Geographers have an affinity for superlatives. Among the millions of named features on Earth, if something can claim to be the biggest, tallest, deepest, longest, or otherwise most extreme, it gets a lot of attention. Asserting any superlative involves a degree of hubris. Our world has been picked over for superlatives, but how sure can we really be about any one claim?
Michael Auping recently retired after 25 years as the chief curator of the Modern Art Museum of Fort Worth. His 40-year curatorial career, which focused on the international development of postwar art, has resulted in numerous, critically-acclaimed exhibitions featuring many of the 20th century’s most prominent visual artists. Before becoming a curator, Auping spent his post-graduate years in mid-70s Southern California trying to figure out how to break into the art world.
Below is an excerpt from Extinction: A Radical History, by Ashley Dawson, who argues that contemporary mass extinction is a result of the excesses of the capitalist system. In this chapter, Dawson gives a brief history of the ecocidal societies that came before ours. This story is recommended by Longreads contributing editor Dana Snitzky. When did the sixth extinction begin, and who is responsible for it?
Muck Rack makes it simple to find people, tweets, or articles that mention any name, keyword, company, hashtag etc. We've compiled this guide to help you make the most of your search.
Selecting a term
Start searching tweets, articles from media outlets, articles mentioned in tweets, journalists'
names, titles and bios with some suggested searches:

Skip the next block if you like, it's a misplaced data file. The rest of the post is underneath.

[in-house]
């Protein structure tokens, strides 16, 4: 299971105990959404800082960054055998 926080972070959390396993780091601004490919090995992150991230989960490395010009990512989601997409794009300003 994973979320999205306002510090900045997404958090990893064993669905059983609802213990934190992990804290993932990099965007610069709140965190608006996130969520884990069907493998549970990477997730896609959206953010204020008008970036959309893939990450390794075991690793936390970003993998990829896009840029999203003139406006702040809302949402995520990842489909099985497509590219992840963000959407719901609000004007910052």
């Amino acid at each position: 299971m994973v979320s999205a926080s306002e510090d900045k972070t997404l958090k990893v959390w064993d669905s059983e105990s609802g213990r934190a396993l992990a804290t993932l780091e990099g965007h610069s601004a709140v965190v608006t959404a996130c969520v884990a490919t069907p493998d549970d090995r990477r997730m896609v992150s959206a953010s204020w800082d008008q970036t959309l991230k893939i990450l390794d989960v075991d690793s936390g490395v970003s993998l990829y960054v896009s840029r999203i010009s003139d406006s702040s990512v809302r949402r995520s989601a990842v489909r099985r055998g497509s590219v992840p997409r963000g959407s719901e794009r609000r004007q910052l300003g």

Companies or Topics (e.g. iPhone, Microsoft)
Phrases (e.g. "cloud computing") — use quotes to keep the terms together
Twitter handles (e.g. @username) — returns those who have mentioned or replied to
Names (e.g. "David Pogue")
Hashtags (e.g. #sxsw, #london2012)
Bio details (e.g. vegan, Olympics, father)
Muck Rack's Advanced Search allows for many boolean operators.
Find results that mention multiple specified terms, use AND or
+. For example, ensure each result contains both Elon Musk and Mark Zuckerberg by
searching Musk AND Zuckerberg or Musk + Zuckerberg.
Use the operators OR or , to broaden your search when you'd like either of
multiple terms to appear in results. (This is the default behavior of our search when no operators
are used). For example, results will contain either cake or cookie by searching cake OR cookie or cake,cookie
Use NOT or - to subtract results from your search. For
example, searching Disney will yield results about the Walt Disney Company as well as Walt Disney
World Resort. To exclude mentions of Disney World, search for Disney -World or Disney
When using one of these operators with a phrase, enclose it in quotation marks. For example, you can
find results about smartphones excluding Apple's iPhone 4S by searching smartphone -"iPhone
Exact case matching or punctuation
If you're searching for a brand name or keyword that relies on specific punctuation marks or capitalization, you can
find results that match your exact query by adding matchcase: before the keyword you're searching for, like matchcase:E*TRADE .
Use parentheses to separate multiple
boolean phrases. For example, to find journalists talking about having fun in Disney World or
Disneyland, search for ("disney world" OR disneyland) AND fun.
An asterisk can be used to search for any variation of a root word truncated by the asterisk. For example, searching for admin* will return results for administrator, administration, administer, administered, etc.
A near operator is an AND operator where you can control the distance between the words. You can vary the distance the near operation uses by adding a forward slash and number (between 0-99) such as strawberries NEAR/10 "whipped cream", which means the strawberries must exist within 10 words of "whipped cream".